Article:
The mother of one of the 10 year old boys killed, speaking to the Environment News Service, had this message for the "Evil Doers" of the oil industry: "Your profit means little to us in the face of the lives we care about," So, the families of those killed in the explosions had to be content to bury their loved ones without the satisfaction of seeing the government correct its evil ways. It's very much the same logic that results in Arthur Andersen getting indicted for keeping Enron's books, while chief Enronite "Kenny Boy" Lay remains unscathed. This would be like the government indicting John Dillinger's get-away driver while leaving the bank robber free and clear of any charges.

Bread and Circuses

Historians will write that the American Empire, in its final days, experienced many of the phenomena that plagued The Roman Empire. Roman senators formed their own wealthy class of landowners who rarely attended senate meetings but enjoyed the privileges of their office. Consider that most U.S. Senators and Representatives spend most of their time outside of Washington soliciting contributions from corporations. One does not need a time machine to actually witness what was occurring in Rome during its tumultuous decline.

William Langer, in his tome An Encyclopedia of World History, writes "the lethargy" of Rome resulted from "the unwieldy and inflexible system and the poor mental calibre of the rulers." (Gibbon's George W. Bush II and the insane John Ashcroft?). Yes, sadly, it seems that our own neo-Romanesque leaders share many things in common, with their quirky and demented Pax Romana counterparts. Take Nero and Claudius for example. The latter is described by Langer as a "driveling imbecile." Claudius was known for taking away the power of the Senate to investigate financial crimes cases and instead granting that power to imperial procurators. Bush II, of course, is stonewalling Congress's attempt to investigate ties between the administration and the oil industry, opting to leave the investigation of Enron up to his own politically motivated "procurators" in the Justice Department. As we remember the old days, it's worth noting that Nero was actually responsible for setting Rome on fire - during which he sang to the music of a lyre a poem about the burning of Troy.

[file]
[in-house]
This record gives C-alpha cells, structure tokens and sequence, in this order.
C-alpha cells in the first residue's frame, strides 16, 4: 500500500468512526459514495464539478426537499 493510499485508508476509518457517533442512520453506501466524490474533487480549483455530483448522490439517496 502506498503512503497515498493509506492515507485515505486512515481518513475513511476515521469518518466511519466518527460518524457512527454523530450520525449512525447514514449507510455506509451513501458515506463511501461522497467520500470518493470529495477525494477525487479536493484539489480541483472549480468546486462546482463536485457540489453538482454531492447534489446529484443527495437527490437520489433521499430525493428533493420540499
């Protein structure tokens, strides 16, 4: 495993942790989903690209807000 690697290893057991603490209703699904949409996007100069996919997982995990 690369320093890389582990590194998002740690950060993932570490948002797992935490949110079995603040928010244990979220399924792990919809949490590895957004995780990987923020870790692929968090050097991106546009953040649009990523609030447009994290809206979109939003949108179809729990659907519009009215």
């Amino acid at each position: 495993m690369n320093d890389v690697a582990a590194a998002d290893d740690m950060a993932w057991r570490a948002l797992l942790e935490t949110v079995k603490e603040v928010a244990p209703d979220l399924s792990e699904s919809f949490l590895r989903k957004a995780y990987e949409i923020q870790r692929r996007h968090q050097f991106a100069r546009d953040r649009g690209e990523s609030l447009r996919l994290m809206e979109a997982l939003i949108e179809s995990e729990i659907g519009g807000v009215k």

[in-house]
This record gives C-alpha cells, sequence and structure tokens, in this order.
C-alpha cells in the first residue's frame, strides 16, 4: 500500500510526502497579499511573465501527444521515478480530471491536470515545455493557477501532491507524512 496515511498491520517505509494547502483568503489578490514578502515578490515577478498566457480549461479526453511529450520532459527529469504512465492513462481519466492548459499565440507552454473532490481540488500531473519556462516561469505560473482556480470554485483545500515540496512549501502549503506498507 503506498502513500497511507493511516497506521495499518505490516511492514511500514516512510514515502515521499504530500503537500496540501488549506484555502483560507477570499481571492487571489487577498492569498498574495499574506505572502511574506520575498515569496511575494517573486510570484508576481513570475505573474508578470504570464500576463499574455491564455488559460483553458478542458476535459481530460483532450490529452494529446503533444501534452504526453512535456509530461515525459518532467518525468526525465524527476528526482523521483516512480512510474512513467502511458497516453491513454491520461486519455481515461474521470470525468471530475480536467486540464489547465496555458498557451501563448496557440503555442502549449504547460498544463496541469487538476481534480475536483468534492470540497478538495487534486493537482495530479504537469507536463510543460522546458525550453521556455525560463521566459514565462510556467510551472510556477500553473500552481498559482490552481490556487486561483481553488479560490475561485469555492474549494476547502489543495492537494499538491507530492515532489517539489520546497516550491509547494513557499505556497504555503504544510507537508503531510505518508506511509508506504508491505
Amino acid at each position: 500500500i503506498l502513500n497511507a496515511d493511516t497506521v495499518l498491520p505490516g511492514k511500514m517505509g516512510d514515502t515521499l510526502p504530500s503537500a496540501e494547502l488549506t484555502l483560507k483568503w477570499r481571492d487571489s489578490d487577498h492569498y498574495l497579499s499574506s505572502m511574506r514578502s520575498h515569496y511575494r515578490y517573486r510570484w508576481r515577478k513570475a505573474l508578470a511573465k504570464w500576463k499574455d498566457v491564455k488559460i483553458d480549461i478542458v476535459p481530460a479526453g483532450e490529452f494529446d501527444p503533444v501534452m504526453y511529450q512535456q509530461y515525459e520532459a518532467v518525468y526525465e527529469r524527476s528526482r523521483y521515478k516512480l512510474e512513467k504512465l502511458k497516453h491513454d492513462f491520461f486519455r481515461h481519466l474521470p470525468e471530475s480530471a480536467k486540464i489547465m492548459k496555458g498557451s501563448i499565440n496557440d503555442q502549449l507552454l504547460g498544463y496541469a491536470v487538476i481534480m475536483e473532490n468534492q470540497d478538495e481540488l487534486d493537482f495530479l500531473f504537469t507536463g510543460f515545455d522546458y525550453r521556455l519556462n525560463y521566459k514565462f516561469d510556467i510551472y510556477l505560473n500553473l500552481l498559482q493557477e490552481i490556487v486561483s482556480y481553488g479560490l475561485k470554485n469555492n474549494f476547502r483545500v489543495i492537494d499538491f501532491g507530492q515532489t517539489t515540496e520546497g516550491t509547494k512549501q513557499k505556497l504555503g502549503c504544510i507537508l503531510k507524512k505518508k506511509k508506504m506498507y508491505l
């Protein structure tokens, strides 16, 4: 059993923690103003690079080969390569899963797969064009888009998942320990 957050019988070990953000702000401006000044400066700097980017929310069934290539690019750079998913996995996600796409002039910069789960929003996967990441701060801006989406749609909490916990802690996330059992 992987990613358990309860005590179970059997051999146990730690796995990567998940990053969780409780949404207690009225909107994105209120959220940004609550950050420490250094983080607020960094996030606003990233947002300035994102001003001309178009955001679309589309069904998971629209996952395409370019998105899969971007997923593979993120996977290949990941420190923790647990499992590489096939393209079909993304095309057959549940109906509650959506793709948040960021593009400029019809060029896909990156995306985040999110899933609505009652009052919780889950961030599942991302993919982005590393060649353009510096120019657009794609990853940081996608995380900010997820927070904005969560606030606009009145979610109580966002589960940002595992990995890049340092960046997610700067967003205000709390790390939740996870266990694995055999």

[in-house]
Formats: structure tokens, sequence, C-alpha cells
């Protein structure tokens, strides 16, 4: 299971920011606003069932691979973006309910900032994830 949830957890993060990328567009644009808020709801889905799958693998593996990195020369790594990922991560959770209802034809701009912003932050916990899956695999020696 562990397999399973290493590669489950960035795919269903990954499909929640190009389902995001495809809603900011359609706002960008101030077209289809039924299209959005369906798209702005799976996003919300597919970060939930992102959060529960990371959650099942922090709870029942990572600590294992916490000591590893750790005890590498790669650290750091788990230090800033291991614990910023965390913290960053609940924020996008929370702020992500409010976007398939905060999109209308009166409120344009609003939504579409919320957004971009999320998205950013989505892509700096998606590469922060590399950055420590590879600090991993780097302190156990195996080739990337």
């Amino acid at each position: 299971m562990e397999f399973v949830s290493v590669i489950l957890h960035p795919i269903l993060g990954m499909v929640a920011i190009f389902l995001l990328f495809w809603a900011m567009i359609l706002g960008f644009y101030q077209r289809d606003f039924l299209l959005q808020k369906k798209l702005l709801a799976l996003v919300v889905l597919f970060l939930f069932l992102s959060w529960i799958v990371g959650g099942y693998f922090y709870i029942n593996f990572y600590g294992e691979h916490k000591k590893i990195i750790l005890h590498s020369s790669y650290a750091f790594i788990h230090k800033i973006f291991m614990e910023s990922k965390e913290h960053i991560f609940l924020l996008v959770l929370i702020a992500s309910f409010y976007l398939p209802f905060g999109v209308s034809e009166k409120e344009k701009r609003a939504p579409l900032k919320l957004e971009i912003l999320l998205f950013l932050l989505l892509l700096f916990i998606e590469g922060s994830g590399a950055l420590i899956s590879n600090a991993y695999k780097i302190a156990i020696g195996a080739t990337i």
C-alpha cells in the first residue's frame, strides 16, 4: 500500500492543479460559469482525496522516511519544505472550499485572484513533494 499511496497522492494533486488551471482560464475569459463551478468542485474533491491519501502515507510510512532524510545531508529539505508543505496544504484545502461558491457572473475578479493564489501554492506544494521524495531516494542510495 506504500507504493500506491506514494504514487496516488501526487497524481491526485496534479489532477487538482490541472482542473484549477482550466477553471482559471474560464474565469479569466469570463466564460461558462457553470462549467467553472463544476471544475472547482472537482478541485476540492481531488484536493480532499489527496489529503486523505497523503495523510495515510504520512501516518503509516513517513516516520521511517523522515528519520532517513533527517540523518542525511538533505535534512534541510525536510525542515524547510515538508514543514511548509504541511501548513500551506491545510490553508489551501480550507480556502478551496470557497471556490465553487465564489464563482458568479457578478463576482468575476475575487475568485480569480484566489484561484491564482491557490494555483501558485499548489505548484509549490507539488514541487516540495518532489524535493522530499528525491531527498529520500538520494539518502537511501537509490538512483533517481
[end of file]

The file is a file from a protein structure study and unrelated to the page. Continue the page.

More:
It turns out that Nero used the burning of Rome as a pretext to increase his already substantial dictatorial powers and exterminate Christian believers in the city. Like John Ashcroft - who requests anointment with oil by a follower before the day's activities and holds mandatory prayer breakfasts-he is orchestrating a systematic article-by-article disposal of the U.S. Constitution. The man bellows religious songs at news conferences, turns away in horror at statues of females with bare breasts, and eschews Calico cats as signs of Satan.

Nero would have found comfort and friendship in such bizarre behaviour. As America seems on a path to repeat the history that swept away the Roman Empire, we should remember the words of one of our greatest symbols of popular resistance: "Our only hope today lies in our ability to recapture the revolutionary spirit and go into a sometimes hostile world declaring eternal hostility to poverty, racism and militarism," said Martin Luther King, Jr. It seems we owe that to those who expect to return to a vibrant democracy.

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Author`s name John Stanton